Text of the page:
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My own family was – and remains – a blessing. My father was a wise, thinking, man. Mother was steadfast, always there, both astute, perceptive, and realistic. Both of them had a vision of what the family should be, and it is only in recent years that I have become aware of how, together, we were formed. Then, as I look back there is a growing realisation that in the formation, my parents were, themselves, formed. It was, for them, an ongoing process.
As a result, words from TODAYS PSALM [84 or 83] have a real meaning: “blessed is the (person) whose strength is in you, whose heart is set on pilgrim ways.”
Pilgrim ways! A pilgrim is a learner, someone who is OPEN to discovery. It is dangerous for any disciple – no matter how old – to reach a stage when it is believed there is no need tolearn anything more, or discover new dimensions to the unfolding plan of God for each and every individual who is on pilgrimage. We are all on a journey from birth-to-death-to-life.
Pilgrims travel together. So do families – and there
are many different forms and expressions of family. I do not believe that this Sundays celebration should restrict our focus to parents, children, and a house in which everything and everyone should be shining examples of Gospel perfection.
So, in the home, in the Parish, at work, sport, and in the Church itself – are we truly striving to develop and grow Gospel relational gifts, attributes, and ways of interacting with one another? I suspect that in all of this the one basic need is for us not only to listen but to HEAR what others are saying to us. When we actually hear what the other is saying, then there is a call and need to RESPOND, and not merely (as so often happens when we only listen) REACT! Perhaps the greatest need in all families is to become more PRO-ACTIVE in encouraging others to speak in order that we might HEAR?!
So, let us look at the other three Scriptures which accompany the Psalm already mentioned:
1 SAMUEL 1: 20 -22. 24 – 28
1 JOHN 3: 1 – 2. 21 – 24
LUKE 2: 41 – 52
In the Old Testament reading there are two particular verses on which we could reflect. Both verses record words spoken by Hannah. The first records that she said “I have asked him of the Lord.” The second tells us that she makes a sort of promise to God with the words “I have lent him to the Lord, as long as he lives he is lent to the Lord.” In the first instance we see that Hannah had made a specific request of God, and he had granted it. She recognised from the outset that her child was a gift from God, and in the first place belonged to him. Secondly, while the boy would always be her son, as long as he lived he was lent to God. In other words, Samuel was given over to Gods will and purpose. Here there is, so to speak, an un-possessive possessiveness.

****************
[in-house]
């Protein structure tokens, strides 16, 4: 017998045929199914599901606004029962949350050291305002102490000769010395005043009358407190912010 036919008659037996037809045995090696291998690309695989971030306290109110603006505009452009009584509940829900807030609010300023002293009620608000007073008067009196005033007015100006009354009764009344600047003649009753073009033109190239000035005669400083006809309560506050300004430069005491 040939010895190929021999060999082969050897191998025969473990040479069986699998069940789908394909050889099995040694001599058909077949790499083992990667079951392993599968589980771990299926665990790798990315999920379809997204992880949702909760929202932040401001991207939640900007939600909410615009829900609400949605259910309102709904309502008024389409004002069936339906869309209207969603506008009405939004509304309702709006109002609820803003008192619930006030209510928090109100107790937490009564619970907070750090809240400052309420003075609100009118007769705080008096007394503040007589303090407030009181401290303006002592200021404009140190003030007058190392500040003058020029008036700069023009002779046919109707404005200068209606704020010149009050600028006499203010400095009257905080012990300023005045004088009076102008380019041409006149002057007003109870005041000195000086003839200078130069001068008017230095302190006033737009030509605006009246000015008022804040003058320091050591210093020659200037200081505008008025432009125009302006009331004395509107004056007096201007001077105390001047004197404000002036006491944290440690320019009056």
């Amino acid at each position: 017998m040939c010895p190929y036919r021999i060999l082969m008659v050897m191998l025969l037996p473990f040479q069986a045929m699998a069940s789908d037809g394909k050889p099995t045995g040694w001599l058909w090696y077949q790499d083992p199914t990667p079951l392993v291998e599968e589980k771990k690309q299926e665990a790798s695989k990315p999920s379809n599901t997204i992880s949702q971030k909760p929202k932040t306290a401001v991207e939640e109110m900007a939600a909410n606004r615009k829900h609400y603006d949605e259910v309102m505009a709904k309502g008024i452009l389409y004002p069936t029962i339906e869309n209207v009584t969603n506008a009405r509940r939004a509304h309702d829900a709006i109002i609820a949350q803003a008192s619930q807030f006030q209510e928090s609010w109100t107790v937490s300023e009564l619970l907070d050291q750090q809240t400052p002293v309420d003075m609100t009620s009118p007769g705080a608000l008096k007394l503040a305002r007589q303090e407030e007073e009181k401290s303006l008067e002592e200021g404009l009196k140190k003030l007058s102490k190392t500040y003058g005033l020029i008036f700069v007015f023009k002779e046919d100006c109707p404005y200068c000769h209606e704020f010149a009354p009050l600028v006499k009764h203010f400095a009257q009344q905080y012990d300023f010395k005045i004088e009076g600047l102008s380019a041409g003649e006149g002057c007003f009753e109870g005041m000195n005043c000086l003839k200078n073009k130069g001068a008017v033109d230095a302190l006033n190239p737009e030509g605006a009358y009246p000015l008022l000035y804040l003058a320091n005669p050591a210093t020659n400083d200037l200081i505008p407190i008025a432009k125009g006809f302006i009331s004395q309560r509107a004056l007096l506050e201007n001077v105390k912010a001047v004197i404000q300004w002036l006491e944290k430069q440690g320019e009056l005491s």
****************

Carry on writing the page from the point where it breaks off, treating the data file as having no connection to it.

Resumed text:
In this there is a vital challenge to all parents and leaders of any group, society or community (including Church leaders!). The basic question is this: do we love and trust our children, members, and leaders in our care and under our supervision to set them free? Have we trained them to be responsible, increased that responsibility as growth and maturity has developed, do we encourage them to be their own persons, and accept theresults of what WE have trained and formed? We asked God for children, for leaders, priests and bishops. He has given them to us. They are not our personal possessions. There comes a stage when we must be able to say “I have lent (them) to the Lord, as long as they live (they) are lent to the Lord.” Possessiveness and ongoing control lead to suffocation of the individual – or rebellion. NO HAPPY FAMILIES, THEN!
“We are Gods children” Saint John tells us in the New Testament reading, and he continues to talk about “the Spirit which he has given us;” to each one individually. Also, the apostle speaks about having “confidence before God.” Apply this to all that has been mentioned so far.
Finally, all parents and leaders must take to mind and heart the very clear and simple message of todays Gospel. Our children and group members will remain subject to us in love and respect provided we do not seek anxiously after them when we should knowbetter.
If we lend back what we have been lent, we will discover, as our Psalm informs us, “the threshold of the house of God.”